Believing himself to be confronted with an armed suspect who had yet to be subdued, Pascarella drew his firearm, but then transitioned to his taser. Force reasonably necessary to effectuate an arrest does not represent an inherent Constitutional violation. See Carswell, 381 F.3d at 240. It was thus reasonable for Pascarella to have discharged his taser. See e.g. McMillian v. Gem County, Idaho, 2008 WL 5069094, slip op. (D. Idaho. November 25, 2008) (granting summary judgment for police who use a taser an unarmed individual who repeatedly ignored officers‟ requests to stop walking towards his house and to place his arms behind his back).

Similarly, it would not be deemed unreasonable for Pascarella to have used his taser a second time when Wargo mounted his last act of resistance by refusing to assume a position that allowed for his arrest. See e.g. Brown v. Rinehart, 2009 WL 1154244, slip op. (3d Cir. April 30, 2009) (affirming district court grant of summary judgment when police employed a "stun blow" to suspect‟s head after initial pepper spray in the eyes did not allow officers to gain control over him); Stanley v. City of Baytown, Texas, 2005 WL 2757370 (S.D. Tex. 2005) (holding Defendant‟s use of taser objectively reasonable when Plaintiff continually thrashed and refused to obey orders, even though Plaintiff was partially-restrained on a stretcher and about to be loaded into a ambulance).

The Court notes that Defendants‟ actions did not result in any outward physical harm to Wargo, save for minor puncture wounds from the taser barbs. While our appellate court has not held that the absence of physical injury necessarily signifies that force has not been excessive, it is "a relevant factor to be considered as part of the totality." Sharrar, 128 F.3d at 823. The record establishes that the medical professionals at Forbes Regional Hospital diagnosed Wargo with no lingering effects from Defendants‟ use of their tasers. Wargo‟s claims to the contrary are not substantiated by medical evidence.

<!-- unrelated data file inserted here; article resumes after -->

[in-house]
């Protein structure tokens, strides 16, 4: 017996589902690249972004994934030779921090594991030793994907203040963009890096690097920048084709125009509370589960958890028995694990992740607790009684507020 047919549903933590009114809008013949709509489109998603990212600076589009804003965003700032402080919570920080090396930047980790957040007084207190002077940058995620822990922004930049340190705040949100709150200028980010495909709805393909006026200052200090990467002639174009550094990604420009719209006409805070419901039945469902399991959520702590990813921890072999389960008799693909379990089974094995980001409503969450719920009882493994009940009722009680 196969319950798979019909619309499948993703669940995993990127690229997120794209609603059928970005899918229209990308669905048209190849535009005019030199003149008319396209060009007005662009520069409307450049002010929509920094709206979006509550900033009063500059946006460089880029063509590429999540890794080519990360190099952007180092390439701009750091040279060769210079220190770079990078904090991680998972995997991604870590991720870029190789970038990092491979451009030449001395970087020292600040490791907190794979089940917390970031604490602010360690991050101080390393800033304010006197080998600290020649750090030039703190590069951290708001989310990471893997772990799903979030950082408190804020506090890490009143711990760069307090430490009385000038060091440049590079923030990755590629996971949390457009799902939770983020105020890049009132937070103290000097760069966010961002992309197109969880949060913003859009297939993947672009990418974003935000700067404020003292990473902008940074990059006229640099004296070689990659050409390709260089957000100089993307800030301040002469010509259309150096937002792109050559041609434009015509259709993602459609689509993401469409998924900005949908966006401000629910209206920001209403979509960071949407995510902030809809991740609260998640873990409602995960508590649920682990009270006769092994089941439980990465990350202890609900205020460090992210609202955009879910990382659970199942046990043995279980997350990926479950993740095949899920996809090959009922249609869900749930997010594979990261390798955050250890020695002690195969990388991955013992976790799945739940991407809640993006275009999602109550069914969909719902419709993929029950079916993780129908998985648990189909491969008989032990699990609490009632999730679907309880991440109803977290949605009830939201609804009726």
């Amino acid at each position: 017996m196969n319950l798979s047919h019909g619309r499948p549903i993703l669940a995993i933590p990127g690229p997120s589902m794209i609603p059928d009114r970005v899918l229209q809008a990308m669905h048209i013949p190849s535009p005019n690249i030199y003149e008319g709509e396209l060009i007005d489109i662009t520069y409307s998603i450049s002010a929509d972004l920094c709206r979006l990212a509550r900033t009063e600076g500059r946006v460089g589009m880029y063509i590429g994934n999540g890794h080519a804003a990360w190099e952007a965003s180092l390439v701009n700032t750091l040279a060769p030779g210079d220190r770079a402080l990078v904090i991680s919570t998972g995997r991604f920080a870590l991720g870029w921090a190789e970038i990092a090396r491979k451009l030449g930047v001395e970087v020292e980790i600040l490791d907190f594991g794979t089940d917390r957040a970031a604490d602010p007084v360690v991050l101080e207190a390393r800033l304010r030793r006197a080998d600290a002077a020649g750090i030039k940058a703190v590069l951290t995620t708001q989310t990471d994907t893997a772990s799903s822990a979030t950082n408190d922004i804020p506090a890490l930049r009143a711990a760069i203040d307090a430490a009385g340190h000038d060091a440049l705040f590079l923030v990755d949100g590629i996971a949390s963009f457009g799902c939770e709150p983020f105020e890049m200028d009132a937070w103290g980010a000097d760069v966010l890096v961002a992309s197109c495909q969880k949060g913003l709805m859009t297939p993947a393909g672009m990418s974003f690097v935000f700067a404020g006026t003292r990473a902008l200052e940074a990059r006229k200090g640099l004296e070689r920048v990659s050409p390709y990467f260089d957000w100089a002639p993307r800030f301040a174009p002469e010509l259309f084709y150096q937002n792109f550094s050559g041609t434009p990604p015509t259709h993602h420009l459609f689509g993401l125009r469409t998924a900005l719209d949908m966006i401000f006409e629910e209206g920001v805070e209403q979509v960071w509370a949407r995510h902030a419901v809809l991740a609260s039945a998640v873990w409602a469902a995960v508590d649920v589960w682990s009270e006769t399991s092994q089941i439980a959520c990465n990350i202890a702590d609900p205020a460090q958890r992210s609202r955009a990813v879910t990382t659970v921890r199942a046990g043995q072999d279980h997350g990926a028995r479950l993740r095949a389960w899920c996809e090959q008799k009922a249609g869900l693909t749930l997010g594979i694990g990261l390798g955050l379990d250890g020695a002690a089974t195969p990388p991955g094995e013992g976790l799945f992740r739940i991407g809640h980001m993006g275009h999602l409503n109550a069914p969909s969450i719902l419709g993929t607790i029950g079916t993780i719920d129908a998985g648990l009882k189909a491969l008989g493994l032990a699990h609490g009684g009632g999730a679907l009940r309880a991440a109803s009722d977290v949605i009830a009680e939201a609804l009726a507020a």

D. Conclusions as to Defendants Jobe and Pascarella‟s Use of Force

In sum, no reasonable jury could conclude that the use by Jobe and Pascarella of their tasers on Wargo constituted an excessive use of force. The Court recognizes that, in some circumstances, the use of a taser by law enforcement could be excessive. This is not such a case. Jobe was confronted with an armed, belligerent man who refused to comply with orders to stop his approach, drop his gun, and lie down on the ground, and thus reasonably employed his taser to subdue the suspect. Because Wargo still had not complied with Jobe‟s orders and posed a potential threat if not restrained, Jobe‟s continued discharges of his taser were likewise reasonable. This would be true regardless of whether Wargo was in direct possession of his firearm. Finally, because all previous attempts to control Wargo were unsuccessful, and given Pascarella‟s reasonable belief that Wargo was still armed, a reasonable jury could not conclude that his use of taser force was excessive.